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How Do You Know if a Credit Card Number is Valid?

Written by Nickel - 20 Comments

As a followup to my recent post about what your credit card number means, I wanted to throw out a bit more credit card trivia and talk about how you can tell if a credit card number is valid.

As you may or may not aware, most credit card numbers are generated based on something known as the Luhn algorithm. It thus stands to reason that a credit card number is valid if (and only if) it satisfies the “Luhn check” (a.k.a., the Mod 10 check), which is a simple mathematical test that involves manipulating the credit card number, adding it up, and checking to see if it’s evenly divisible by ten.

Testing credit card numbers

Here’s how to apply the Luhn check to test whether or not a credit card number is valid:

  • Step 1a. For a card number with an even number of digits (e.g., Visa or MasterCard), double alternating digits starting with the first digit in the sequence.
  • Step 1b. For a card with an odd number of digits (e.g., American Express), double alternating digits starting with the second digit in the sequence.
  • Step 2. If the doubling resulted in a number with two digits, add them together to get a single digit number
  • Step 3. Now go back to the original credit number and replace the digits that you doubled with the new value — either the doubled value, or the doubled value with the digits added together — and add it all up.
  • Step 4. Check to see if the sum is evenly divisible by 10 (you can simply look to see whether or not it ends with a zero).

If the card number does not pass this check, then it is not a valid number. If, on the other hand, it does pass, then it may be a valid number with valid credit report.

Checking validity: an example

Those steps are a bit convoluted, so here’s a real world example… The following credit card image comes from the CitiCards homepage for their Platinum Select MasterCard. The number on the card is 5424 1801 2345 6789. For starters, the fact that the number starts with a “5” indicates that it’s a MasterCard (as does the little MasterCard symbol on the card).

citi mastercard

Since there are sixteen digits, we’ll start by doubling the 1st, 3rd, etc. digits and then summing as outlined above. I’ve highlighted the doubled (and in some cases summed) values in parentheses, below. I’ve also underlined the check digit.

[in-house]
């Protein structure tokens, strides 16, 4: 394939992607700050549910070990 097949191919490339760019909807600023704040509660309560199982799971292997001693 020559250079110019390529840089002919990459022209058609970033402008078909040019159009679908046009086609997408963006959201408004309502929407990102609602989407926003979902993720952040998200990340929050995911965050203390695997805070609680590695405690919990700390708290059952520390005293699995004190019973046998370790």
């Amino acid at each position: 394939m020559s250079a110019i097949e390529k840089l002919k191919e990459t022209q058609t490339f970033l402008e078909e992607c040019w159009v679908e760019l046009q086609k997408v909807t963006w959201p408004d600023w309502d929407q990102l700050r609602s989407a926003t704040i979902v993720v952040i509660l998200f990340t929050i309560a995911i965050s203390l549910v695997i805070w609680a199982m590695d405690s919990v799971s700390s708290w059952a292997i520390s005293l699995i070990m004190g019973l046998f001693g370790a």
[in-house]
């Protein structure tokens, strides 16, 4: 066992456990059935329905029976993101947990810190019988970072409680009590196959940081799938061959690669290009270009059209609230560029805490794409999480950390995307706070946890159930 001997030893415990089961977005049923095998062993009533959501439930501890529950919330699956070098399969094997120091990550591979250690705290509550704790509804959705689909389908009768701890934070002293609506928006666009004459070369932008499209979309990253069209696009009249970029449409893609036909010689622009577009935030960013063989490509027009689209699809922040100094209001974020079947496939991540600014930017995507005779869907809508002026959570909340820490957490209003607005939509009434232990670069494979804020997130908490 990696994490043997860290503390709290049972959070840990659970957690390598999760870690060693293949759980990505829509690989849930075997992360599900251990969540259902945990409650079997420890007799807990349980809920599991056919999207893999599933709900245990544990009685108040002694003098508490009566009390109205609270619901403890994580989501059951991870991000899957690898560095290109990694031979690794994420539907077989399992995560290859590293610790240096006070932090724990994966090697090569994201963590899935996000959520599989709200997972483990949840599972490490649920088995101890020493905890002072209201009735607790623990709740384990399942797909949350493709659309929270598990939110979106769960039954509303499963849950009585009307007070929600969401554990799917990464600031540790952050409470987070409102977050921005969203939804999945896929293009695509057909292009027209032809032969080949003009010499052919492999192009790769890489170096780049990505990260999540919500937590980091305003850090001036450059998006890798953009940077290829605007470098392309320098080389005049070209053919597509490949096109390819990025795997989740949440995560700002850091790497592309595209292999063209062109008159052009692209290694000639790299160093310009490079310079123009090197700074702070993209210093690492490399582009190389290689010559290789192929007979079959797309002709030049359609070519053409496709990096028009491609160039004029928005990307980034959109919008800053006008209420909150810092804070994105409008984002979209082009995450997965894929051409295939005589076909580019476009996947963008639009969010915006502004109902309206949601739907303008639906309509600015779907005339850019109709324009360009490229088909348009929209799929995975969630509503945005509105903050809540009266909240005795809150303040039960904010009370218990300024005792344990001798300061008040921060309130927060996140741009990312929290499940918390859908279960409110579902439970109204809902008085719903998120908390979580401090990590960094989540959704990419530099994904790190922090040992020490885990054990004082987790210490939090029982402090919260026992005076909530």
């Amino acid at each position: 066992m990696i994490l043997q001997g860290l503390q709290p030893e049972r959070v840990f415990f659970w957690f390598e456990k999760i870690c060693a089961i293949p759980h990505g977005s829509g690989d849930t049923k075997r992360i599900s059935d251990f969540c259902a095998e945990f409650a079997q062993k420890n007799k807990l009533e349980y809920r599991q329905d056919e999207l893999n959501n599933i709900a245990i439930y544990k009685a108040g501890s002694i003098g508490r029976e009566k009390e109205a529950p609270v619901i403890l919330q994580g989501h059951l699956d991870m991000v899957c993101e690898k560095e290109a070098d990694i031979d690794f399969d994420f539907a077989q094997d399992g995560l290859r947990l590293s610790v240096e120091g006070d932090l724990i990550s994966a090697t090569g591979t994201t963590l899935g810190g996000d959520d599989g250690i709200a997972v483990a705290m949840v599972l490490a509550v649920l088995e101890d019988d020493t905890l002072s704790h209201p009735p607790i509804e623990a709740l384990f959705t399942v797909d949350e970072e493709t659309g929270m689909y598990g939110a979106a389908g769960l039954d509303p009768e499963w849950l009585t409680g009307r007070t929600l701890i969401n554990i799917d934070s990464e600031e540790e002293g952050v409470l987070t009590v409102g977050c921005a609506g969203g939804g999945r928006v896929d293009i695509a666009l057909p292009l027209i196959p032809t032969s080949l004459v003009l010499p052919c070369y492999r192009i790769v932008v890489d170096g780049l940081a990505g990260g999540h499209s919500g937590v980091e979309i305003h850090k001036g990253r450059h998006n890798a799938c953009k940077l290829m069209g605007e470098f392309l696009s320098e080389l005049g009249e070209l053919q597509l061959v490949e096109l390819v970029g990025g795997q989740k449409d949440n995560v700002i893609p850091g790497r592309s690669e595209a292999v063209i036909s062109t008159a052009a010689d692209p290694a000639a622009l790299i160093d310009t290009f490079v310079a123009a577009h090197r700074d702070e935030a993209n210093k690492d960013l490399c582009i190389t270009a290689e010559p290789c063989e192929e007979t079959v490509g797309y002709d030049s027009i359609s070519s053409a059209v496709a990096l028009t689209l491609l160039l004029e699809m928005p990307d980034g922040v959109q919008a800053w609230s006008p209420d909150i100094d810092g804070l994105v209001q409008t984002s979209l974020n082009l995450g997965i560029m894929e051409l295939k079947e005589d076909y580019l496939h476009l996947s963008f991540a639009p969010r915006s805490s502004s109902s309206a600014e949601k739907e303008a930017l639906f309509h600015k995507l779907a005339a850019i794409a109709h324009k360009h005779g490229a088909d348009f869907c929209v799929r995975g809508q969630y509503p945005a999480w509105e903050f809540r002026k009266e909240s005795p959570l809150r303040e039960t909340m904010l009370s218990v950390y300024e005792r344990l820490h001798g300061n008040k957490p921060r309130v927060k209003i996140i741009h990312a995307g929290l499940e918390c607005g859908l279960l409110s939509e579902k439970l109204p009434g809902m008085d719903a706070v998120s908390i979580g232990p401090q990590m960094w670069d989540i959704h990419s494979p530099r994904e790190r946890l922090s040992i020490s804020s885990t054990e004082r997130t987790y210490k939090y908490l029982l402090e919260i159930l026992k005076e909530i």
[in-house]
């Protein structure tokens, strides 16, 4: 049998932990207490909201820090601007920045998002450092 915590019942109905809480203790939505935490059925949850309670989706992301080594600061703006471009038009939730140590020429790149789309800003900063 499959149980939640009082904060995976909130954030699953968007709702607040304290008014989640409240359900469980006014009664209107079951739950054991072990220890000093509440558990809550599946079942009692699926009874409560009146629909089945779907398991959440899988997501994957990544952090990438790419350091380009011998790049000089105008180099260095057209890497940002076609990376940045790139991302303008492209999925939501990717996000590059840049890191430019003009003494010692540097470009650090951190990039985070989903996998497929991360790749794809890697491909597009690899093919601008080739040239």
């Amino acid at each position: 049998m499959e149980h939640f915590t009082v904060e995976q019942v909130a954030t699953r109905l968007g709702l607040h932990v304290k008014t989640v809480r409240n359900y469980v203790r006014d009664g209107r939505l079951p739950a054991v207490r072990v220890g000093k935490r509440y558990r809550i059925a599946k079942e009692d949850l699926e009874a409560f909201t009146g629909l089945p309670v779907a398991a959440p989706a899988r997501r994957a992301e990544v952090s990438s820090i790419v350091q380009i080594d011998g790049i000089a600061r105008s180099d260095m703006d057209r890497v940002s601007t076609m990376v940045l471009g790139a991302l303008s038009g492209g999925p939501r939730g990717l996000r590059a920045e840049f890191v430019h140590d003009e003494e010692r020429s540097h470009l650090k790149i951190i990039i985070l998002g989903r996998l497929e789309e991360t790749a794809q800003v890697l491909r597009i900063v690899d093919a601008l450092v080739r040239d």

(1+0) + 4 + (4) + 4 + (2) + 8 + (0) + 1 + (4) + 3 + (8) + 5 + (1+2) + 7 + (1+6) + 9

This totals up to 70, which is evenly divisible by 10. In other words, this is a potentially valid credit card number, though I’m sure it doesn’t correspond to a real account number. If it does, then L. Walker (the name on the card) probably isn’t too happy about his/her credit card number being spread around like this.

Published on March 1st, 2010
Modified on November 8th, 2013 - 20 Comments
Filed under: Credit Cards

About the author: is the founder and editor-in-chief of this site. He's a thirty-something family man who has been writing about personal finance since 2005, and guess what? He's on Twitter!

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20 Responses to “How Do You Know if a Credit Card Number is Valid?”

  1. 1
    MikeS Says:

    Yup, I’m a geek. I tested one of my cards and it’s valid.

    Very cool Nickel.

  2. 2
    SkiSpeaks Says:

    Nickel,

    Like MikeS said, very cool series of articles. I did a search and there are actually tools that will run this validation automatically, like the one at:
    http://www.braemoor.co.uk/soft.....card.shtml
    (For disclosure, I have nothing to do with that site).

    In keeping with the spirit of liking finance and random trivia, I added your post to my roundup of links for the week :)

  3. 3
    Doug Says:

    For some example cards that are valid you can try:

    4012888888881
    4012888888881881
    5454545454545454

    These are purely test cards that are given out by Visa and Mastercard for merchants to test their credit card frontends. For a more complicated test, the expiration on those is 12/49, their CV value is 999, the address is ‘123′ (since really only the numbers in an address matter) and the zip code is 12345.